Rural Transformations and Development – China in Context
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Rural Transformations and Development – China in Context

The Everyday Lives of Policies and People

Edited by Norman Long, Jingzhong Ye and Yihuan Wang

This unique book explores the varied perspectives on contemporary processes of rural transformation and policy intervention in China. The expert contributors combine a critical review of current theoretical viewpoints and global debates with a series of case studies that document the specificities of China’s pathways to change. Central issues focus on the dynamics of state–peasant encounters; the diversification of labour and livelihoods; out-migration and the blurring of rural and urban scenarios; the significance of issues of ‘value’ and ‘capital’ and their gender implications; land ownership and sustainable resource management; struggles between administrative cadres and local actors; and the dilemmas of ‘participatory’ development.
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Chapter 12: Stalemate of Participation: Participatory Village Development Planning for Poverty Alleviation in China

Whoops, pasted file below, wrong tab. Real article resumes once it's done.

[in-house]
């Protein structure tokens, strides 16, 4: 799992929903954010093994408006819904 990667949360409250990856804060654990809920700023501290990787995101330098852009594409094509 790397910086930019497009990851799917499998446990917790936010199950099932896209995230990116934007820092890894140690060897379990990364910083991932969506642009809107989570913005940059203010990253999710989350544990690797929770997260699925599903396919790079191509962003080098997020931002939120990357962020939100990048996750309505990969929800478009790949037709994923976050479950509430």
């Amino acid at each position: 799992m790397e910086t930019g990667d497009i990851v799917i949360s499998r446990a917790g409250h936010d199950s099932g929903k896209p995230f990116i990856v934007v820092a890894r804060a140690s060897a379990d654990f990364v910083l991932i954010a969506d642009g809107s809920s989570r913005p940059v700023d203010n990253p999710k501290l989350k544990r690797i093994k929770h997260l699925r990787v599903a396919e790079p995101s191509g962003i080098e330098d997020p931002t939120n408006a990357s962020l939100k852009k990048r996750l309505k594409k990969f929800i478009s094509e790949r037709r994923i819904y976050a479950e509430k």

Li Xiaoyun and Liu Xiaoqian


1 Li Xiaoyun and Liu Xiaoqian INTRODUCTION The populist notion and practice of participatory development was instigated in China by international organizations in the 1990s and aimed at facilitating change in China’s system of top-down planning. This has resulted in a complex situation. The spread of such a project-based participatory approach – applied to both overseas donor and government-funded interventions – led, in the 2000s, to its scaling up to influence national policy-making. Its achievements, however, present uneven evidence. On the one hand, it has levered open arenas once closed off to the voice of citizens or to public scrutiny, and draws upon alternative visions of democracy. Such moves have helped to widen the political space so that citizens can play more of a part in the making and the shaping of decisions that affect their lives (Brock et al. 2001; Webster and Engberg-Pederson 2002). The rich experience gained has become a ‘model’ for ‘mainstreaming’ at the macro level (Li Xiaoyun 1999), and as a means of further broadening the scope of policy-making through so-called ‘bilateral policy dialogue’. This has been ongoing with bilateral agreements, and some positive effects of the participation can be articulated. For example, official and political discourse has changed to being ‘people-centered’; public hearings concerning public goods delivery in urban management have become widely practiced; and likewise with ‘information transparency boards’ concerned with rural governance; and there is more evidence and recognition of ‘ordered democracy’ found in the official Communist Party document of the seventeenth Congress. On the...

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